Work is the same, thank goodness though I don’t often have a spring in my step like I did in the mornings. If my son gave me 10 minutes to get ready this morning, I am quickly in the bathroom applying makeup trying to convince others that I had more sleep than I appear. During the day, I can recognize who around me had a lot more time to get ready than me. When someone enters my office with full make-up and dressed up, I am immediately apologizing for my look for the day. Most days, I feel lucky to be upright and clean.
Before my son, lunch hours were times that I would spend on social media and eating with friends. Now, it’s all about survival. When my son was an infant, I spend most of my lunch hour in his daycare room feeding him or rocking him as he slept. Once we became a toddler, I could not visit him in person thanks to separation anxiety. It’s hard enough to say goodbye once a day, let alone two. So, I decided to use this time to do things that I could not do with him. I close my door and change my clothes. Now, I do push-ups, squats, Pilates and/or yoga followed by 10-minutes of meditation. Meditation seems harder now because my mind wants to focus on what my child may be doing at that time or my lack of sleep. A quick nuke of my lunch then I gobble down my food in the remaining 10 minutes.
The afternoon is the toughest part of my day. It’s typically full of meetings and the lack of sleep takes it’s toll. I manage to get through the day with random caffeine, snacks and if needed, running up and down the stairs.
It’s 5pm. I always know exactly when 5pm arrives. I am now one of those people who log off their computer exactly at 5pm. Thanks to daycare closing at 5:30pm, I must leave work on-time or pay a fine for picking him up late. I have time to log off, pack up, say goodbye to my co-workers and pull my car around to daycare by 5:20pm. My son is tired. He plays very hard especially if outside time is involved. On sunny days, his clothes are full of mulch and you can see evidence of his lunch and snack on his clothes. He runs over to hug my neck. We can’t leave this room fast since he typically wants to show me a toy that got his attention that day.
Once again, my son fights me into his car seat. He is tired. I arm myself with his rabbit and pacifier to counteract his fights. He stares out the window and then fades back to sleep while I listen to NPR on the way home. Some days, he is awake when he arrive home, other days he is fast asleep. I prepare myself for either full-on energy, crankiness inspired by hunger or a combination of the two.
We are eating dinner by 6pm. In my old life, I would never eat dinner before 9pm after all of my fitness classes. Right now, we need to eat similar things. If not, he will eat his dinner while begging for mine. I have learned to do most of my cooking for the week on Sunday evenings so that prep during the week consists of heating something up. My son does not have the patience or understanding yet of cooking dinner.
Typically he starts eating first then I get my dinner ready. I move his chair over to me so that we are sitting close. His feet are typically resting on my legs. If he has his normal appetite, I finish my dinner before him. If not, I must stop eating, get him cleaned up, pick up all of the thrown food off the floor before he gets down. While I finish dinner, he moves back and forth between wanting me to hold him while I eat or taking the recycling bin apart and spreading it all over the kitchen floor. There is always an empty milk jug in the recycling bin.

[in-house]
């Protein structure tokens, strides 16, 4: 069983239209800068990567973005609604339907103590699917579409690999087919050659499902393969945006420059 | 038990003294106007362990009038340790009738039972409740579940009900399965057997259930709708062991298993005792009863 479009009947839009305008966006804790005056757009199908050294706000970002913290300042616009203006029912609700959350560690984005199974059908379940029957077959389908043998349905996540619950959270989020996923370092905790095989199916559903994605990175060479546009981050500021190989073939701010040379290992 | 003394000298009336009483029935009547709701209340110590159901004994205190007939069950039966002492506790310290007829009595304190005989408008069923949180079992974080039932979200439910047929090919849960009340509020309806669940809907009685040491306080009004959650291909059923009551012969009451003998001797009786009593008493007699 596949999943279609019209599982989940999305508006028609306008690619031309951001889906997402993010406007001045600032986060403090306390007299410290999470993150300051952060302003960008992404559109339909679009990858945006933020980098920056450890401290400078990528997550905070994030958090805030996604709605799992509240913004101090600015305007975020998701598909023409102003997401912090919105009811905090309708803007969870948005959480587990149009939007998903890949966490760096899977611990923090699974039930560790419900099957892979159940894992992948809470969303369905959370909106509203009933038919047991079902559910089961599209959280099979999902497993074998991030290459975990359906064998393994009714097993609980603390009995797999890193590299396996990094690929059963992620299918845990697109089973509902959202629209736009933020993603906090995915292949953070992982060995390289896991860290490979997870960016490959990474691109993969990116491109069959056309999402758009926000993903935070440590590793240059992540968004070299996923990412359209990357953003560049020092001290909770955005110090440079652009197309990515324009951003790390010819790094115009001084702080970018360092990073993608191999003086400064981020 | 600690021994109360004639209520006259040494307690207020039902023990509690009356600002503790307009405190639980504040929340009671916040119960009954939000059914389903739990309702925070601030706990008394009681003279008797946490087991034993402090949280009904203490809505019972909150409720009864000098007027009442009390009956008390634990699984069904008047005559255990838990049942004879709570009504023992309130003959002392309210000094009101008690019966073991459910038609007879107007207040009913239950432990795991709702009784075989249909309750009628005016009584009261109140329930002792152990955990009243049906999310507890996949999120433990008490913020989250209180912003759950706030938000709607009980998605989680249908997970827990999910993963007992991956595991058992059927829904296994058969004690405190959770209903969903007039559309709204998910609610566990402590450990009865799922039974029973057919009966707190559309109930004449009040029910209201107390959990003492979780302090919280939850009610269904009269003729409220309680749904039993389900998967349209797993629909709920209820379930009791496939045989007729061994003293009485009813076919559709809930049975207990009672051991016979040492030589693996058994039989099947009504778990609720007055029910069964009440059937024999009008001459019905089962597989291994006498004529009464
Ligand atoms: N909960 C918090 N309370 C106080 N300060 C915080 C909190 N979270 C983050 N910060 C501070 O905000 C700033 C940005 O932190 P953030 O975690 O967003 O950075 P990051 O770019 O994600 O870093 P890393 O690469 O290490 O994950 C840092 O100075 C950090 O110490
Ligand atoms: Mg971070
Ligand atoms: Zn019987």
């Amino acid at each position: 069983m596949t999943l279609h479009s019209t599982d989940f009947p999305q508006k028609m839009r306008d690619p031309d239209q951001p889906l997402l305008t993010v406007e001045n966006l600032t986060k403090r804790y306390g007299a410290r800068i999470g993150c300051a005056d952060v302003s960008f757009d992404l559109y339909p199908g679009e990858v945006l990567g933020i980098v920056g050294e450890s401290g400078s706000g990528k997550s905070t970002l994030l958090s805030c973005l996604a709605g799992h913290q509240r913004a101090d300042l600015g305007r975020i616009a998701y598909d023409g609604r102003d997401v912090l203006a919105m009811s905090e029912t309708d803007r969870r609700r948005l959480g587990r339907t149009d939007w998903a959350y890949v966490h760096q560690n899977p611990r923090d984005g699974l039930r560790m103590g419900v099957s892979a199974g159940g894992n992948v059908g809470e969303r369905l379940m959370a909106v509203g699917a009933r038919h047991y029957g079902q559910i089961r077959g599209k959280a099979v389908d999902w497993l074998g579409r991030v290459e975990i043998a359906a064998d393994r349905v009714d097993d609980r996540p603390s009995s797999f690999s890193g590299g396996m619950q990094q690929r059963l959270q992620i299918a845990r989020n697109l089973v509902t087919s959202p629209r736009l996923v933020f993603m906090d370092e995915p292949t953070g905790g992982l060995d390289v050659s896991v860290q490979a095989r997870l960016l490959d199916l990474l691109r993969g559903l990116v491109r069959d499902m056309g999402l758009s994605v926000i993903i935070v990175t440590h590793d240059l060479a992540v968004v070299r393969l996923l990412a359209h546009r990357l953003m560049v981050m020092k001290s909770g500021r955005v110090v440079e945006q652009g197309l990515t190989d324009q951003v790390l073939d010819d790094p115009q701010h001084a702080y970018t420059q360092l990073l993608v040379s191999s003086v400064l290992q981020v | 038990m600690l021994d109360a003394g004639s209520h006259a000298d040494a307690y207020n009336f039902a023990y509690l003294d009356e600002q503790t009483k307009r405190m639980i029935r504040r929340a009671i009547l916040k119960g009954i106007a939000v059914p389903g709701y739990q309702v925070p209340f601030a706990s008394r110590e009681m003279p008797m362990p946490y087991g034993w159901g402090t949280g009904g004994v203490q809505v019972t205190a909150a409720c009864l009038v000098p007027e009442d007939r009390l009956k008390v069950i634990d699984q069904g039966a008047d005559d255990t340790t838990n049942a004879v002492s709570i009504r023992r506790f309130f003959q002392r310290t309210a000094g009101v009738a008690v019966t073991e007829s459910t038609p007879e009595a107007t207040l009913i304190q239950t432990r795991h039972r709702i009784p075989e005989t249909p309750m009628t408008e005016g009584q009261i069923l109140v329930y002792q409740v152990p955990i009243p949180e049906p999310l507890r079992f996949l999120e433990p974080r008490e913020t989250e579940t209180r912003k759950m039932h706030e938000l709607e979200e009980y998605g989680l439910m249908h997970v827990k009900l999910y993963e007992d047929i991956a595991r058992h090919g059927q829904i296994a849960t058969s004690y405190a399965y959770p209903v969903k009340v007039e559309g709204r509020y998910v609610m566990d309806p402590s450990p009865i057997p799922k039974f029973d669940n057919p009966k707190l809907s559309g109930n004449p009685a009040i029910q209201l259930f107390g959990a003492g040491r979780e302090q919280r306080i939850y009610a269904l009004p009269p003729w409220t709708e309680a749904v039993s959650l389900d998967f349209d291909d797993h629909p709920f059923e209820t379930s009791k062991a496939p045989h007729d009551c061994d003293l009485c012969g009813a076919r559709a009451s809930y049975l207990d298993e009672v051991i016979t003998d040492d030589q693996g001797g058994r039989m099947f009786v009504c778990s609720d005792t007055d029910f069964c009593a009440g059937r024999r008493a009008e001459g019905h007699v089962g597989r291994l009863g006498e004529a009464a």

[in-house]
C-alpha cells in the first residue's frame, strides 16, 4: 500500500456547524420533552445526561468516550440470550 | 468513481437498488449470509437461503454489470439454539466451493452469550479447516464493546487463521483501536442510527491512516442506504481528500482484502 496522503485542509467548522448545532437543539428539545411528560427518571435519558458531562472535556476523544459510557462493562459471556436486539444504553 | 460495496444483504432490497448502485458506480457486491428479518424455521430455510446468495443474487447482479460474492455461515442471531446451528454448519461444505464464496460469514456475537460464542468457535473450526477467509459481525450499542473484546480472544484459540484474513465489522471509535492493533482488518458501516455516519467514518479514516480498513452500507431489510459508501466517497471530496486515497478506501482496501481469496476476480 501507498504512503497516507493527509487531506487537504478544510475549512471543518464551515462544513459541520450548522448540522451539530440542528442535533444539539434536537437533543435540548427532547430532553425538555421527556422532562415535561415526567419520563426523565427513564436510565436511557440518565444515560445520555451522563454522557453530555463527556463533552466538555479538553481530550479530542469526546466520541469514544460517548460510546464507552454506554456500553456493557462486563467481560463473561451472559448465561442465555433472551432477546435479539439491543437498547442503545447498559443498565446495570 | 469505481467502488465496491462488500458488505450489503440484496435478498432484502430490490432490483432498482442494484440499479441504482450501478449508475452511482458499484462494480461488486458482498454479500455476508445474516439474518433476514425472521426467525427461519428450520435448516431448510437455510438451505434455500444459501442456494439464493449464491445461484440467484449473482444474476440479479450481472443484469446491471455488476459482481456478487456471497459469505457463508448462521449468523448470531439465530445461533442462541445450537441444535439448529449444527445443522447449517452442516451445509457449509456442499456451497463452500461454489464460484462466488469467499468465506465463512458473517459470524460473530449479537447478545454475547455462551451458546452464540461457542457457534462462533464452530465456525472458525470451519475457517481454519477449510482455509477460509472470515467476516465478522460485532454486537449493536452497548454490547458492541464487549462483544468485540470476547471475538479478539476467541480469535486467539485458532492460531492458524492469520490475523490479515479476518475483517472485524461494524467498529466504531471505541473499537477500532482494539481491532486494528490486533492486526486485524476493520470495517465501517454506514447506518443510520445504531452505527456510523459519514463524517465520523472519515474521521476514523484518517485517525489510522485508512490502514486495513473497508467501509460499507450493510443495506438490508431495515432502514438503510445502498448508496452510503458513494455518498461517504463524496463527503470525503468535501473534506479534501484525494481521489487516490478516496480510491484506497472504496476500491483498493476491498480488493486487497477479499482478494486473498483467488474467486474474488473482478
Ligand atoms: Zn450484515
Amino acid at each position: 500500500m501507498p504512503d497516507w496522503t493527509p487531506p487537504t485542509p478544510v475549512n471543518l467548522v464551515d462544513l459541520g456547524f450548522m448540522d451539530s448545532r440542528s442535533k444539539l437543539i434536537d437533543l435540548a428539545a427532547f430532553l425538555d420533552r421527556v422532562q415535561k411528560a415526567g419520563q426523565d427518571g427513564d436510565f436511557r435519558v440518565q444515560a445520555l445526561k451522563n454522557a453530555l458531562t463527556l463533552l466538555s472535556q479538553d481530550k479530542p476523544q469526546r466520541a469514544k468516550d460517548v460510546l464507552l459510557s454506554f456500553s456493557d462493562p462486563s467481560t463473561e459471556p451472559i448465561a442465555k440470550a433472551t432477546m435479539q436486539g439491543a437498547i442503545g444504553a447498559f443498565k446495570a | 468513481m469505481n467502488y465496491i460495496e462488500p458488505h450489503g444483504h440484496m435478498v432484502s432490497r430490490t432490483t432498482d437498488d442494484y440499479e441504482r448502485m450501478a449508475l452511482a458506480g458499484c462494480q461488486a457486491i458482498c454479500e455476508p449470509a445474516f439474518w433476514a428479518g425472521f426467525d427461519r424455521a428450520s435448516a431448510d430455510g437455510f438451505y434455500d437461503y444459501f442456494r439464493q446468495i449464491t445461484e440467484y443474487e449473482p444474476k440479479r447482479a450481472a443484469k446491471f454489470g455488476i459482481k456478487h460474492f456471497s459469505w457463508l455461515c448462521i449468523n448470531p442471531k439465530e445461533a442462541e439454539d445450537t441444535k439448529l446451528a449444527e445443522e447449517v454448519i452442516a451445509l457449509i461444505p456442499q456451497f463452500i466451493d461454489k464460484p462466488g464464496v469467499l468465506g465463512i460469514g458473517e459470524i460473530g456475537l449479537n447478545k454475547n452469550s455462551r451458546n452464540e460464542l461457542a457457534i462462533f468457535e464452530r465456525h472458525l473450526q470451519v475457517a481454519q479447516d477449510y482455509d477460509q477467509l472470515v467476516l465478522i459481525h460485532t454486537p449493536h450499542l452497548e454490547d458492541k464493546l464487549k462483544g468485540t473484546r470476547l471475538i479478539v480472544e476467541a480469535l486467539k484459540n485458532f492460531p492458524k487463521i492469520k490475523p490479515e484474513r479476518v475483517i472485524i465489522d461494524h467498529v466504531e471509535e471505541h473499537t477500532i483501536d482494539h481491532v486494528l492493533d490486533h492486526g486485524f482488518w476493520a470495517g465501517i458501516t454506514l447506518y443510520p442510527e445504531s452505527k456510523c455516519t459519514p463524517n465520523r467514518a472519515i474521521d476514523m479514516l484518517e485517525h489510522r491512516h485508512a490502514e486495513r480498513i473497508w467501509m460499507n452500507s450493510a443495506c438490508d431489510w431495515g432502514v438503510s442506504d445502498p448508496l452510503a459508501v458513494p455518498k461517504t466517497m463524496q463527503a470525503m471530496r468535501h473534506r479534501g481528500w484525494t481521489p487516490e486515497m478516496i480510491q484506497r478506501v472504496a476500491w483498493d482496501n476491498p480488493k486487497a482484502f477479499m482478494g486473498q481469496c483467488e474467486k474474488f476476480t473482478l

I work hard to keep him on the same schedule after work to help him understand when bedtime is. Ideally, we play with his toys until 7pm followed by a bath and a warm bottle of milk. Bath time is typically my favorite meeting of the day. He likes his toys though he hates it when I wash his hair. If he is extra tired at night, bath time is super quick with me apologizing throughout while he cries. It’s hard to be young and tired while forced to get clean.
If I am lucky, he is asleep between 7:30-8:00pm. I am not lucky most of the time so our nights end with him pulling out all of his toys, playing with the tupperware and refiling the contents of the recycling bin again. If he is fighting sleep, I hold him tight to me and don’t let him play anymore. This involves fighting and some crying. Sometimes it takes so much energy that I fall asleep in this process and I wake up with a snoring boy on my lap at 11pm. Then, I put him to sleep, clean up the toys, pack my lunch and collapse into my bed.
If I was lucky and he was asleep by 8pm, I use my remaining energy which is going fast to pack my lunch, prep the coffee marker and sneak in a quick run on my treadmill. Most nights, I don’t have the energy to pick up a book, must less read it.
That’s a typical day in the life of a single gal with a little kid. Please note the differences. I have to work to have any time to myself. When I do get time for myself, I can often too exhausted to enjoy it. My focus as a single gal during the day was solely on me and how I looked to others. Now, I just hope that I am clean without something in my teeth wearing something presentable. My son appears in daycare wearing great outfits thanks to fantastic hand-me-downs. I often look like a rag-a-muffin.